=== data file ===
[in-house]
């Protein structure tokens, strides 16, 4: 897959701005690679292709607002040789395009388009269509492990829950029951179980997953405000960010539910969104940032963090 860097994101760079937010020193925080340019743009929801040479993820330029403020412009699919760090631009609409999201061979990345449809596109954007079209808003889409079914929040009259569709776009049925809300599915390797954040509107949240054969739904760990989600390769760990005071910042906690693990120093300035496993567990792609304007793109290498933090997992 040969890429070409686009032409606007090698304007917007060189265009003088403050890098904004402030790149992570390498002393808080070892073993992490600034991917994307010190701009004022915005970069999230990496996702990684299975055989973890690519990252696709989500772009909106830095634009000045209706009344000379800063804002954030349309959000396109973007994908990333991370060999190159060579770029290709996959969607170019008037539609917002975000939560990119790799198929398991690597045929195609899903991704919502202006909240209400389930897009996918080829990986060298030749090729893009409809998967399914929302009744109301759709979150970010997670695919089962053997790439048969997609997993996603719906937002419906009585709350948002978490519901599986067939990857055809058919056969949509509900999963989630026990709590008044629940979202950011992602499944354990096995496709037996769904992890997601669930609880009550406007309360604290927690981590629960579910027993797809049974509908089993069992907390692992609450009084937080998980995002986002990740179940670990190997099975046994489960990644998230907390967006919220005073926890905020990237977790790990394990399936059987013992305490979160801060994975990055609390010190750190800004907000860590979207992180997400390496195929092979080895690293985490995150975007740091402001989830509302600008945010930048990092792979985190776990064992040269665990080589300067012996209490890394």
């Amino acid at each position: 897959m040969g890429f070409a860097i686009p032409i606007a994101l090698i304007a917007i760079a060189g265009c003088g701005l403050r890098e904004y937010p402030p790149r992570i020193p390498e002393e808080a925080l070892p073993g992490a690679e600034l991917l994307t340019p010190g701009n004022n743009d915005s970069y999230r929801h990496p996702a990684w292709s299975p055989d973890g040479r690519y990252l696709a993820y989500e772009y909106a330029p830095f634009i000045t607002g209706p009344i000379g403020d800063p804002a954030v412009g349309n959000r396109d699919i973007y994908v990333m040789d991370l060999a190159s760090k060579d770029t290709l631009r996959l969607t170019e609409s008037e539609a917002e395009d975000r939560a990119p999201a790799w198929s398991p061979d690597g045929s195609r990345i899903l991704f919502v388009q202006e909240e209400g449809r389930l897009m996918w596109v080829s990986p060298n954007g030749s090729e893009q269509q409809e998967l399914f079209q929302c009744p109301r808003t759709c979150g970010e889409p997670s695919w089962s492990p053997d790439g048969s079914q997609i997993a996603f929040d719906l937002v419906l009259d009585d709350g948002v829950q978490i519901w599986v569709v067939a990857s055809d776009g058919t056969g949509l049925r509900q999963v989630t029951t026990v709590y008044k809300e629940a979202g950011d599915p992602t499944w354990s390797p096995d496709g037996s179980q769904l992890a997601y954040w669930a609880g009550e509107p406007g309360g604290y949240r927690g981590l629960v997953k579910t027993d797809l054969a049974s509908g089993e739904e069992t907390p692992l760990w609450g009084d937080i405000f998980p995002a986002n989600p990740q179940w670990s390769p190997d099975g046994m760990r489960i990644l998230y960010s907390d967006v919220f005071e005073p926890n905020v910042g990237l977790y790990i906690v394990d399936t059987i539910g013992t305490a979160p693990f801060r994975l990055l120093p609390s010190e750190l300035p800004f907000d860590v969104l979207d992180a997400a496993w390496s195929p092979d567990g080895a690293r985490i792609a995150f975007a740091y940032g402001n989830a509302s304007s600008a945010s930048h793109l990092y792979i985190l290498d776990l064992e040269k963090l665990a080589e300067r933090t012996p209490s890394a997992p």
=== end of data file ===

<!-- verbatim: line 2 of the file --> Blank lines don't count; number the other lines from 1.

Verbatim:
């Protein structure tokens, strides 16, 4: 897959701005690679292709607002040789395009388009269509492990829950029951179980997953405000960010539910969104940032963090 860097994101760079937010020193925080340019743009929801040479993820330029403020412009699919760090631009609409999201061979990345449809596109954007079209808003889409079914929040009259569709776009049925809300599915390797954040509107949240054969739904760990989600390769760990005071910042906690693990120093300035496993567990792609304007793109290498933090997992 040969890429070409686009032409606007090698304007917007060189265009003088403050890098904004402030790149992570390498002393808080070892073993992490600034991917994307010190701009004022915005970069999230990496996702990684299975055989973890690519990252696709989500772009909106830095634009000045209706009344000379800063804002954030349309959000396109973007994908990333991370060999190159060579770029290709996959969607170019008037539609917002975000939560990119790799198929398991690597045929195609899903991704919502202006909240209400389930897009996918080829990986060298030749090729893009409809998967399914929302009744109301759709979150970010997670695919089962053997790439048969997609997993996603719906937002419906009585709350948002978490519901599986067939990857055809058919056969949509509900999963989630026990709590008044629940979202950011992602499944354990096995496709037996769904992890997601669930609880009550406007309360604290927690981590629960579910027993797809049974509908089993069992907390692992609450009084937080998980995002986002990740179940670990190997099975046994489960990644998230907390967006919220005073926890905020990237977790790990394990399936059987013992305490979160801060994975990055609390010190750190800004907000860590979207992180997400390496195929092979080895690293985490995150975007740091402001989830509302600008945010930048990092792979985190776990064992040269665990080589300067012996209490890394």